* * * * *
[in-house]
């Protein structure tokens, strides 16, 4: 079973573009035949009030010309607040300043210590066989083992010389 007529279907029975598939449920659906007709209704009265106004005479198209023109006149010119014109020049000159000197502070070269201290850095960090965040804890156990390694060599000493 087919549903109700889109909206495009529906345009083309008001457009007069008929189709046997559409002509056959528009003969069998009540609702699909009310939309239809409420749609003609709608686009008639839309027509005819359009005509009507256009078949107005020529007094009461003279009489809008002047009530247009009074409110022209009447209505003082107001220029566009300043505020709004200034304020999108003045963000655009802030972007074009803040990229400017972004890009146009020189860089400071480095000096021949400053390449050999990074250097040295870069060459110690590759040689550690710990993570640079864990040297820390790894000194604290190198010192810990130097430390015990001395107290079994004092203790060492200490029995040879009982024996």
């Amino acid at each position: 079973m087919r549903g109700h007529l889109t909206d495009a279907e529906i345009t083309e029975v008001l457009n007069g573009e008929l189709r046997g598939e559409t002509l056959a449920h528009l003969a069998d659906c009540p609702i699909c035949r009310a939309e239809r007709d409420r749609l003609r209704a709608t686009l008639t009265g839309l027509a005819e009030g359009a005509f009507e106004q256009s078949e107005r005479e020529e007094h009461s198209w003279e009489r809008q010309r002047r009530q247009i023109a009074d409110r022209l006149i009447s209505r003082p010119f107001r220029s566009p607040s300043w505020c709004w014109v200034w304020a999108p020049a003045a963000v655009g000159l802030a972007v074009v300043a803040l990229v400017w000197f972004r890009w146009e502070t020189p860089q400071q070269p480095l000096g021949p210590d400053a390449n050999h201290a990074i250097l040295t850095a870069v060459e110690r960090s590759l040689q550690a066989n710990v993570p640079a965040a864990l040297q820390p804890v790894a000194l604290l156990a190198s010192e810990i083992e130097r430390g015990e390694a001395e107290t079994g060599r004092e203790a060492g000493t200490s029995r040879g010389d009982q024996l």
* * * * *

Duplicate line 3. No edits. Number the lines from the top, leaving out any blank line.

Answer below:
């Amino acid at each position: 079973m087919r549903g109700h007529l889109t909206d495009a279907e529906i345009t083309e029975v008001l457009n007069g573009e008929l189709r046997g598939e559409t002509l056959a449920h528009l003969a069998d659906c009540p609702i699909c035949r009310a939309e239809r007709d409420r749609l003609r209704a709608t686009l008639t009265g839309l027509a005819e009030g359009a005509f009507e106004q256009s078949e107005r005479e020529e007094h009461s198209w003279e009489r809008q010309r002047r009530q247009i023109a009074d409110r022209l006149i009447s209505r003082p010119f107001r220029s566009p607040s300043w505020c709004w014109v200034w304020a999108p020049a003045a963000v655009g000159l802030a972007v074009v300043a803040l990229v400017w000197f972004r890009w146009e502070t020189p860089q400071q070269p480095l000096g021949p210590d400053a390449n050999h201290a990074i250097l040295t850095a870069v060459e110690r960090s590759l040689q550690a066989n710990v993570p640079a965040a864990l040297q820390p804890v790894a000194l604290l156990a190198s010192e810990i083992e130097r430390g015990e390694a001395e107290t079994g060599r004092e203790a060492g000493t200490s029995r040879g010389d009982q024996l």